The Console Edition uses a simplified crafting system by default. It does not make use of the standard crafting interface, but still has similarities to the PC version's 2×2 and 3×3 crafting grids, making it a cross between the PC grid-based system and the Pocket Edition's MATTIS system. The interface does not require the player to place items in the correct place in a crafting menu, but instead simply displays the ingredients required to craft the selected item and allows the player to craft that item so long as the player has the required crafting ingredients. The crafting table orders all craftable items into seven categories:Tools & Weapons, Food, Armor, Mechanisms, Transportation, and Decoration. The interface for crafting fireworks, however, is the same as used in the PC edition.
The crafting system can be changed to use the system from the computer edition for all recipes by checking the "Classic Crafting" option under "User Interface" in the options menu.
Pressing X or Square opens the 2×2 crafting menu, and the 3×3 crafting menu when using a Crafting Table. The Armor tab is missing in the 2×2 as crafting any armor requires the use of a 3×3 crafting grid.
Item durability[edit | edit source]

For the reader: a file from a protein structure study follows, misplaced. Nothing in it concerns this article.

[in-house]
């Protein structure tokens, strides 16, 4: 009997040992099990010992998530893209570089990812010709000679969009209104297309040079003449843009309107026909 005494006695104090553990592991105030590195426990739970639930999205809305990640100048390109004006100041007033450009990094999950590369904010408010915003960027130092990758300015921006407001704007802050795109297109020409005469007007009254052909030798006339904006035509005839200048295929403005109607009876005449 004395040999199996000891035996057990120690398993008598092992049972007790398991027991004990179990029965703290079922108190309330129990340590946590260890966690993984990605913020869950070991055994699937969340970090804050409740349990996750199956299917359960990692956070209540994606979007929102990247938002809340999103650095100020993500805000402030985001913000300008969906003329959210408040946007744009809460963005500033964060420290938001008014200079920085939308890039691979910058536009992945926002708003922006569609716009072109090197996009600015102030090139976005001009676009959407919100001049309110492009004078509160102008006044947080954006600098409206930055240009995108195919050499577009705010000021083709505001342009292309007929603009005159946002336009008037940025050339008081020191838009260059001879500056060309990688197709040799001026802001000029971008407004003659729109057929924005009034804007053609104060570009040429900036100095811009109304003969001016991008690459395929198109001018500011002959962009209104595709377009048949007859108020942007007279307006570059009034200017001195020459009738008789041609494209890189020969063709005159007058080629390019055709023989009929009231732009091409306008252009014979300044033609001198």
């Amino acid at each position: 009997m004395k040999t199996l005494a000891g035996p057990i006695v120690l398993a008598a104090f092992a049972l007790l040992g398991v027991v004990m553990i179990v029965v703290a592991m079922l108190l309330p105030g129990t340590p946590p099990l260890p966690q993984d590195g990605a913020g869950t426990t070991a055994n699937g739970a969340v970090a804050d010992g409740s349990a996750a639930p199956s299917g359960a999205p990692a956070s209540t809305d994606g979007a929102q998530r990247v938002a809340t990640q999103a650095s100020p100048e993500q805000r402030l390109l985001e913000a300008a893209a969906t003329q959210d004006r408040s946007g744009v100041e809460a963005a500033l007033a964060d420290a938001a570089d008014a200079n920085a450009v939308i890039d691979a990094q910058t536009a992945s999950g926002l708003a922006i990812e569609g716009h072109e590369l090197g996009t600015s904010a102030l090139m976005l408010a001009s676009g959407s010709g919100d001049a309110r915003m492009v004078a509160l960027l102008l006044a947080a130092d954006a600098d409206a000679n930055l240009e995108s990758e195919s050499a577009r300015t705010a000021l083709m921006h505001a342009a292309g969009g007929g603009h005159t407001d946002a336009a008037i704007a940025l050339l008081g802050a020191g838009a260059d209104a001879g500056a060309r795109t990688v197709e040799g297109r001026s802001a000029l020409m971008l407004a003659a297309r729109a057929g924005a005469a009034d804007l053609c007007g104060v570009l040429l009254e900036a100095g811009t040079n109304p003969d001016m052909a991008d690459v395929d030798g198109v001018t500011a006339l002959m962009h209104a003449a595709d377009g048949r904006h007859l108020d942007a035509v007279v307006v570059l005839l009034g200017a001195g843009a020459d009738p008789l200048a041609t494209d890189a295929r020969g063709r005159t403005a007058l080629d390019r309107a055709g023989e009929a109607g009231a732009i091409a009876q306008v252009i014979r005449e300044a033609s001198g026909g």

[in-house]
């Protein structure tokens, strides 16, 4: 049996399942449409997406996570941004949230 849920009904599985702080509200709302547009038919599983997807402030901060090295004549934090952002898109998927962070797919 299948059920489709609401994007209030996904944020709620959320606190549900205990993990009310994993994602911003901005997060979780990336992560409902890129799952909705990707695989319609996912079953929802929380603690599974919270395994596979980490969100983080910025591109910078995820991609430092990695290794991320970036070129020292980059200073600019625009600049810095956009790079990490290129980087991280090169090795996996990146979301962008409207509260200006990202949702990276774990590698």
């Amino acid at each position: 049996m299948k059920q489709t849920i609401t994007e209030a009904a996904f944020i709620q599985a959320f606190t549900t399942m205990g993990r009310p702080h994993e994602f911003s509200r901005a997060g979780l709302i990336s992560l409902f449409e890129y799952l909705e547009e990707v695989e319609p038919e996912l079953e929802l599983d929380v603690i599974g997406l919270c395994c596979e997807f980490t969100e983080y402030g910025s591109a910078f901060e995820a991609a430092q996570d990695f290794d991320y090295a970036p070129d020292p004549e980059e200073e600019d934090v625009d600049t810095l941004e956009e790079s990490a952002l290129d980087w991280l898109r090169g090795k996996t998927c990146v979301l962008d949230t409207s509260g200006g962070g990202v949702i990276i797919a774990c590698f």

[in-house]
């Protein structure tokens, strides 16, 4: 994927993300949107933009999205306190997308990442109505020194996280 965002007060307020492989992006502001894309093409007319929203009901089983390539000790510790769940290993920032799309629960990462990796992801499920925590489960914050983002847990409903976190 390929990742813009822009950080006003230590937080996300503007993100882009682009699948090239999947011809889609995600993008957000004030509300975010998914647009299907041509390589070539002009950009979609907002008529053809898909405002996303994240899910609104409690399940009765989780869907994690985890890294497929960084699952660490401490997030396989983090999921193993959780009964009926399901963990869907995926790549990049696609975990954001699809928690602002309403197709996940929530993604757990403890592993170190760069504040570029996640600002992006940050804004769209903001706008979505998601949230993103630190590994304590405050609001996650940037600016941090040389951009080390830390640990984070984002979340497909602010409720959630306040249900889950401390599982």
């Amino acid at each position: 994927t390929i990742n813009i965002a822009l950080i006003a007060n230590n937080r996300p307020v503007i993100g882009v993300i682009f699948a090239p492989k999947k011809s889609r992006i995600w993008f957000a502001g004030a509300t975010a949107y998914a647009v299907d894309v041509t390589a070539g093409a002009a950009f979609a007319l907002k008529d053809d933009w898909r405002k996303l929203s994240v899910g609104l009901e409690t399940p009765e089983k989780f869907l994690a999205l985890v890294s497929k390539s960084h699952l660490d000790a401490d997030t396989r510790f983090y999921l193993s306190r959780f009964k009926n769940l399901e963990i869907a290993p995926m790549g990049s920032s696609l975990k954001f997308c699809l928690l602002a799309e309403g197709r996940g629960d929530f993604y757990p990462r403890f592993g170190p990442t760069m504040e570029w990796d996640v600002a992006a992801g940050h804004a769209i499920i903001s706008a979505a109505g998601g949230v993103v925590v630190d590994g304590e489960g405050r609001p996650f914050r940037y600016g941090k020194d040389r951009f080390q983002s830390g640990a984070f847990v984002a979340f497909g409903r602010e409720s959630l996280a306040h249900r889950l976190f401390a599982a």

Certain crafted items, like weapons, tools, and armor, have an item durability. Such items have a limited number of uses; after using up such an item's full durability the item will break. Items made of harder materials such as iron or diamond will last longer, while those made of softer materials such as wood or gold will wear out more quickly. A small durability bar below each item shows roughly how much longer it will last before breaking. (Pressing F3+H will make exact durabilities appear in the player's inventory tooltips.) Partially worn-out items can be repaired using an anvil. The item repair process works by combining two partially damaged items to create a less-damaged one, and usually gives a small durability bonus compared to simply using items until they break. To fix diamond tools or armor pieces, use a diamond in an anvil, for iron, use iron ingots, for gold, use gold ingots, etc. This not known by many people, but chain mail armor can be repaired in an anvil as well. To do this, you must use iron ingots, or another piece of chain mail armor even though you need fire from a /give (username) fire or from a rare glitch to craft the original set of armor.